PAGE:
Another individual who has spoken with many of the players said, “Dan [Doctoroff] will award this to the team that is most likely to push this through. He is personally passionate about this. It is part of his legacy.”
City Hall spokesman John Gallagher said in an e-mail, “We fully expect former Administration officials to comply with all [Conflict of Interest Board] rules.”
Still, hiring public officials is a time-honored tradition among development companies, if only because they know how government works—and because a few cellphone numbers can come in handy in a pinch. Douglas Durst, co-president of the Durst Organization, said that former public servants can’t win a big project, but that other developers believe these strategic hires can improve access.
“They make a difference. They enable contact to happen much easier than if you were just calling out of the blue,” Mr. Durst said. “It expedites your ability to get a meeting.”
He added that he does not usually hire from the public sector. “The work ethic in the city is sometimes different than in private practice. You are trying to accomplish different goals,” he said. He made an exception with Mr. Barowitz because he needed a public relations director. “He’s done a terrific job.”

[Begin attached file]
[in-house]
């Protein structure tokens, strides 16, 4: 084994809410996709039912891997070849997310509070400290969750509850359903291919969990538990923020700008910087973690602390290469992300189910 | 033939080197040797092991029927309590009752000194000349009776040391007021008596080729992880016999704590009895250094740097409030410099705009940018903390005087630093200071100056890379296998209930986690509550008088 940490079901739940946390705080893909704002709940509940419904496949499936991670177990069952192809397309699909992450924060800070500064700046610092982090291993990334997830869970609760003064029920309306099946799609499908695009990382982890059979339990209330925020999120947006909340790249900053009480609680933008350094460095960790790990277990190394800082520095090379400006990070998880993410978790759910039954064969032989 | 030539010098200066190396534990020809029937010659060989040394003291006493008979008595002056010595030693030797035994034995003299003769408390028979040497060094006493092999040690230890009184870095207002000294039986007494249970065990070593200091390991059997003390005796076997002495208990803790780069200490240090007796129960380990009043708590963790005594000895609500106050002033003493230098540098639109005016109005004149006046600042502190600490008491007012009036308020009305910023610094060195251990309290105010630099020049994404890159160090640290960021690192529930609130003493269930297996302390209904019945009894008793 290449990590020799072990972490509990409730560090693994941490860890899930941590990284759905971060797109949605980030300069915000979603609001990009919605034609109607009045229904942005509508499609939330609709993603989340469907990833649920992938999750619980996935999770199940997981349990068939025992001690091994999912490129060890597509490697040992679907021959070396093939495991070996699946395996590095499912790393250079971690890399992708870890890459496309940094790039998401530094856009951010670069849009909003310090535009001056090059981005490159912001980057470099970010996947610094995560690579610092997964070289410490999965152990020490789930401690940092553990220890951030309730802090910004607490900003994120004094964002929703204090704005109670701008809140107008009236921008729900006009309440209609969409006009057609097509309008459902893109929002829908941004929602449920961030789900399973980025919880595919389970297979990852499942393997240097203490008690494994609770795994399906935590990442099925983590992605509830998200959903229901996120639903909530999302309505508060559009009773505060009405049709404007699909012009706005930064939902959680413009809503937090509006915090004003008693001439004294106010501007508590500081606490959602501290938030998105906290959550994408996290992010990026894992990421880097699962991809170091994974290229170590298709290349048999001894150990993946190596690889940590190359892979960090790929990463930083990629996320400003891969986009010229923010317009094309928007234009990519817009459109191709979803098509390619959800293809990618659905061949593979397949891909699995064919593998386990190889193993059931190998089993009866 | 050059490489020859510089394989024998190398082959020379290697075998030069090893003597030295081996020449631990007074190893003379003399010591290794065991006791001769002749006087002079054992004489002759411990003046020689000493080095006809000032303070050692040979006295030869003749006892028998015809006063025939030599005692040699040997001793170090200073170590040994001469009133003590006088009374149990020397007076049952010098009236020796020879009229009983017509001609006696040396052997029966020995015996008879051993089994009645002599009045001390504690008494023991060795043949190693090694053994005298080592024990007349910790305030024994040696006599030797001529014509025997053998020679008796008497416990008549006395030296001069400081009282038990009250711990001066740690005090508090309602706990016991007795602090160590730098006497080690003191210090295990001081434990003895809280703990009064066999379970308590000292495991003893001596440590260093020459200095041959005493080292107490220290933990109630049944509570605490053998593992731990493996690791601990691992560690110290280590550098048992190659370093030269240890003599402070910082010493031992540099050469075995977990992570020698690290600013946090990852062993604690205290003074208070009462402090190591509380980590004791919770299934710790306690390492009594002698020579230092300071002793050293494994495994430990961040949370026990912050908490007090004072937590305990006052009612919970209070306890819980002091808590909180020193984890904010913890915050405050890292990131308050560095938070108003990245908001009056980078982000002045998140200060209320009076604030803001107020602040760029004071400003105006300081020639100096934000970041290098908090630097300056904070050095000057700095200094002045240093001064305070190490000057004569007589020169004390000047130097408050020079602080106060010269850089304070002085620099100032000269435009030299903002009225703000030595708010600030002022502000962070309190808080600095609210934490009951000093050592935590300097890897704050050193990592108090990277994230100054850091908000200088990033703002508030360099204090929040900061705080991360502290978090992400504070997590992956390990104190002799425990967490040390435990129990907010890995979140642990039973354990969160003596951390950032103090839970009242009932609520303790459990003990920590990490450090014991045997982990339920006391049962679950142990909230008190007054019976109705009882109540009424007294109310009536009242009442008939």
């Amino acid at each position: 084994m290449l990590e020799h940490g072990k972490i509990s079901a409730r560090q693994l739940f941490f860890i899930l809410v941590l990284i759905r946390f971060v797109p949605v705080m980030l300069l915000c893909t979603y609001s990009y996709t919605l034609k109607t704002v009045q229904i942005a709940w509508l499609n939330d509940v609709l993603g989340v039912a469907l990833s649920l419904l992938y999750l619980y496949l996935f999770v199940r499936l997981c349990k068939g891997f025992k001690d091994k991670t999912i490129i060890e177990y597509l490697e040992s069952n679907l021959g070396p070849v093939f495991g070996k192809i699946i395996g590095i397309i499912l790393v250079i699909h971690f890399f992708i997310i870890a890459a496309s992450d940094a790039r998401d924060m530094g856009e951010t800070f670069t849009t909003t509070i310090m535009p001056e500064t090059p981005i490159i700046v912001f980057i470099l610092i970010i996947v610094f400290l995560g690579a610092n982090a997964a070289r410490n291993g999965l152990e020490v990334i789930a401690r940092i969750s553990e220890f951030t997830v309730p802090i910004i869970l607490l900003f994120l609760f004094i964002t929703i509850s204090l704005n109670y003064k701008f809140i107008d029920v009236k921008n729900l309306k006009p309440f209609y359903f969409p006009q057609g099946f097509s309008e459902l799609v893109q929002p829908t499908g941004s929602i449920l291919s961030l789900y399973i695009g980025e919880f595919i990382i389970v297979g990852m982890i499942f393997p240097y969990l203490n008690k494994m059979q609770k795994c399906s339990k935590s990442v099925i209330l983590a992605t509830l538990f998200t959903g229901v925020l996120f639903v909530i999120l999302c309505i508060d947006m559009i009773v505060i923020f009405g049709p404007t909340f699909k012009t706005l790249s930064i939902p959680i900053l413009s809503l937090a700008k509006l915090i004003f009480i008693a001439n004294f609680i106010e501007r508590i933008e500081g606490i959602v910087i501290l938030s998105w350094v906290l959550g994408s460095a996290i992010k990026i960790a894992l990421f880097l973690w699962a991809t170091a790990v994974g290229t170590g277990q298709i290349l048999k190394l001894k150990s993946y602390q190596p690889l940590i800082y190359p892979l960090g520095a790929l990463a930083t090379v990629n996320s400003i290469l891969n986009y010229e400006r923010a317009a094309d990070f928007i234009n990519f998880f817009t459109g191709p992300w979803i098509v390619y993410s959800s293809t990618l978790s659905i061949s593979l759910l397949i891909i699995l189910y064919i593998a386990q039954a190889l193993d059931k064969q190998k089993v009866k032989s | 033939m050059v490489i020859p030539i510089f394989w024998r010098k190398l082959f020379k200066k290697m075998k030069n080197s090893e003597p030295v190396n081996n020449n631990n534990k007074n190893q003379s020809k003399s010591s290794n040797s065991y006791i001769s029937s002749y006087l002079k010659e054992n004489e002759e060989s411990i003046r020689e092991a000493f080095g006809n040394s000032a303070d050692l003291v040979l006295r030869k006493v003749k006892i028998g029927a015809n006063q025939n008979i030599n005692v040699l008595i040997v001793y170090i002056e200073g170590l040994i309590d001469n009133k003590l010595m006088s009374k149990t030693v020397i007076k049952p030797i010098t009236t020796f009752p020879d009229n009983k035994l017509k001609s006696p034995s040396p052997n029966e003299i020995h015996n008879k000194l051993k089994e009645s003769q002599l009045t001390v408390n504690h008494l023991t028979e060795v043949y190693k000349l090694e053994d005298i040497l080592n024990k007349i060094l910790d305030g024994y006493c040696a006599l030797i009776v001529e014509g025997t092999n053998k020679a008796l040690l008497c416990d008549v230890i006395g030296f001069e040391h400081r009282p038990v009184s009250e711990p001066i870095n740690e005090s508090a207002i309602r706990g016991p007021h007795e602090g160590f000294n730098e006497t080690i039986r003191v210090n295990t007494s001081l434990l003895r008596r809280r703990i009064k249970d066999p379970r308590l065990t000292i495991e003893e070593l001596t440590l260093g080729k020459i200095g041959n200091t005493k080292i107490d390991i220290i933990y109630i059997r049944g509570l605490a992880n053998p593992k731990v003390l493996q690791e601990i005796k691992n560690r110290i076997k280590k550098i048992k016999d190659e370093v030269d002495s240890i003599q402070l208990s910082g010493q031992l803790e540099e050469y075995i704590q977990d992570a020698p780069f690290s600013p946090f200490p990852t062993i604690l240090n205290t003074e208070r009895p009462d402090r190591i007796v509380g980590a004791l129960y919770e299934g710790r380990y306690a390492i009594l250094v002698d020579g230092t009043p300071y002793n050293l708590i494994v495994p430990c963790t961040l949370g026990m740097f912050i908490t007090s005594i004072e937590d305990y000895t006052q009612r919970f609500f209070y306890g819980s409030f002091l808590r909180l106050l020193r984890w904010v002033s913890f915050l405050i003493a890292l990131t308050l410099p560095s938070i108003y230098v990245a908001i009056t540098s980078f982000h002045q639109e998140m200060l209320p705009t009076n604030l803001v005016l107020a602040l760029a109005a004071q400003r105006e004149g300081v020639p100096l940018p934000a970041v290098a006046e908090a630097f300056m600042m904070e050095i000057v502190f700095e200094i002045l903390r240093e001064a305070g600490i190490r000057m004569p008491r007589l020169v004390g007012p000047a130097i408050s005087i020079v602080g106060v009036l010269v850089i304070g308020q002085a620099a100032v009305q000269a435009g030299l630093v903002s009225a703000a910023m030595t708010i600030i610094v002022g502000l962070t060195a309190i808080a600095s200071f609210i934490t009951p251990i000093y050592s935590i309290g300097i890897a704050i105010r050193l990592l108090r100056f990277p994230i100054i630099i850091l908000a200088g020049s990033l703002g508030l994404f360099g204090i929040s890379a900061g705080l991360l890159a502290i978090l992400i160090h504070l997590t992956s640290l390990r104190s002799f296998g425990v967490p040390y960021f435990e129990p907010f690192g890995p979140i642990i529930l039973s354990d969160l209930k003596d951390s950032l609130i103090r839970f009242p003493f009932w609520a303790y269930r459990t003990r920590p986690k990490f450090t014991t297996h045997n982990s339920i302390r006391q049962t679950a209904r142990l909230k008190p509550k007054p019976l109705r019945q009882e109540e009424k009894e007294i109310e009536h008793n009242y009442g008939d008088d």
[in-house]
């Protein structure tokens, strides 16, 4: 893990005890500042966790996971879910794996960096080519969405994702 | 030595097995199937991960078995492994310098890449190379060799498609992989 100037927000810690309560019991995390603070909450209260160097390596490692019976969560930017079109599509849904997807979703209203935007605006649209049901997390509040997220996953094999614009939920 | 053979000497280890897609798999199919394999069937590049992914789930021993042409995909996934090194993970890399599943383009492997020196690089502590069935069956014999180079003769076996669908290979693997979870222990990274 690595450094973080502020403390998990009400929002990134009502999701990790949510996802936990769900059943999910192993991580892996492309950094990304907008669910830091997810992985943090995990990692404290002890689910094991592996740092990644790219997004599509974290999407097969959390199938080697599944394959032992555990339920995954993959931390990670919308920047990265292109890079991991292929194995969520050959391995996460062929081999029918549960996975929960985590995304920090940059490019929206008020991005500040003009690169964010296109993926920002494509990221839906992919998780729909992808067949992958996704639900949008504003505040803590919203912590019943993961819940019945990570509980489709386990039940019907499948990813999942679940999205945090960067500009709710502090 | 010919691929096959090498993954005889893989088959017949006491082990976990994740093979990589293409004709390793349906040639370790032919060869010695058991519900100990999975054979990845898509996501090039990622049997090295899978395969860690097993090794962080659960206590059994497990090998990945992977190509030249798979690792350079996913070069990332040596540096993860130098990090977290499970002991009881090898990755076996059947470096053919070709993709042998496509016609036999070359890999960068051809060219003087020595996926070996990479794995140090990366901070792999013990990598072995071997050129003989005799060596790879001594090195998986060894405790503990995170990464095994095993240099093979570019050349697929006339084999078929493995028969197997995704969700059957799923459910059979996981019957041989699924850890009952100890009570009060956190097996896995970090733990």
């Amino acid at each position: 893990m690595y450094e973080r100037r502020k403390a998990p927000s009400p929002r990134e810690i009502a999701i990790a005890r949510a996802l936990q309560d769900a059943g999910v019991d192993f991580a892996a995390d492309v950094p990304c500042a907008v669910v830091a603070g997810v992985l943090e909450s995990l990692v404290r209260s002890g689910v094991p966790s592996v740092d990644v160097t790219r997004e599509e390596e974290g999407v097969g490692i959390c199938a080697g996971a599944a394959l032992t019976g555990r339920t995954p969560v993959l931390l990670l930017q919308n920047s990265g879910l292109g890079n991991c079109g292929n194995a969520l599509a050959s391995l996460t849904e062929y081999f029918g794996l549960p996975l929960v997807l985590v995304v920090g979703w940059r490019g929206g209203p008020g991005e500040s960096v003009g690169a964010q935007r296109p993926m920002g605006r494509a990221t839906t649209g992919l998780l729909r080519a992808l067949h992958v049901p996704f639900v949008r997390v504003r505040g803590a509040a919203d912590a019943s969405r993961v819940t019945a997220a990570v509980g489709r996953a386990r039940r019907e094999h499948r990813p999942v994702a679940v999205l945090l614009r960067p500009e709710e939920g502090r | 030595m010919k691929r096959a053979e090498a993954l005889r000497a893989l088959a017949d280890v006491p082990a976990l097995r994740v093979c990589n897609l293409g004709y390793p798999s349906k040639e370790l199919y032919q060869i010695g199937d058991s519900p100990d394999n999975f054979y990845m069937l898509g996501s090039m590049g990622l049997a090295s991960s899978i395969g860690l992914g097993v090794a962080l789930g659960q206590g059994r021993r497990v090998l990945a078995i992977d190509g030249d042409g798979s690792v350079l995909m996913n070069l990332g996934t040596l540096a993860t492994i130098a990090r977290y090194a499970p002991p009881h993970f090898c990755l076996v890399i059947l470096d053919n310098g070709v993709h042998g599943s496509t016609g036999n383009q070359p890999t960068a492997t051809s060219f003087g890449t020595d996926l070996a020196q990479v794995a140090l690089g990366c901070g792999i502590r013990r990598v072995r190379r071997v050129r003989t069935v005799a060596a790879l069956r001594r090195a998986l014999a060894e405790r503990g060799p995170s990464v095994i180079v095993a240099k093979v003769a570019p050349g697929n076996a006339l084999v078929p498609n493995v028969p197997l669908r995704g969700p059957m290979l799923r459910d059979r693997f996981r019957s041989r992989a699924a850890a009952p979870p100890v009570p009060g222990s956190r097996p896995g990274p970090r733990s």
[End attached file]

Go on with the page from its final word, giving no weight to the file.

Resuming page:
Kathryn Wylde, president of the Partnership for New York City, said that the relationships that government officials bring to real estate development do matter, but they matter “in the best sense.”
“In all business, trust is an important factor,” Ms. Wylde said. “When somebody reviews a submission, it is important they feel they can trust the information provided, and knowing that the people they have worked with are on the other side of the table is one factor.”
Mr. Barnett, an up-and-com
ing developer who is looking for his first big government deal, said that when he hired Mr. Shaw, Extell was working on a completely different idea for the rail yards: He wanted to build a convention center there. Mr. Shaw said he never got involved in that project because it was dead by the end of his revolving-door year. More than 18 months later, he is free to work on the rail yards bid. (He is also free to serve pro bono as chairman of the state’s congestion pricing commission; he said he got assurances from the mayor’s office and the office of the governor’s counsel that doing so would not constitute a conflict of interest.)
“The reason we hired Marc is that we are a growing company,” Mr. Barnett told The Observer. “I figured if he could help run New York City, he could help run Extell. We were looking for experience.”
The M.T.A. is keeping the exhibit hall, with architectural models of the five bids, open through Dec. 14 at its storefront at the northwest corner of 43rd Street and Vanderbilt Avenue. A final decision on who will win the bidding is expected in February.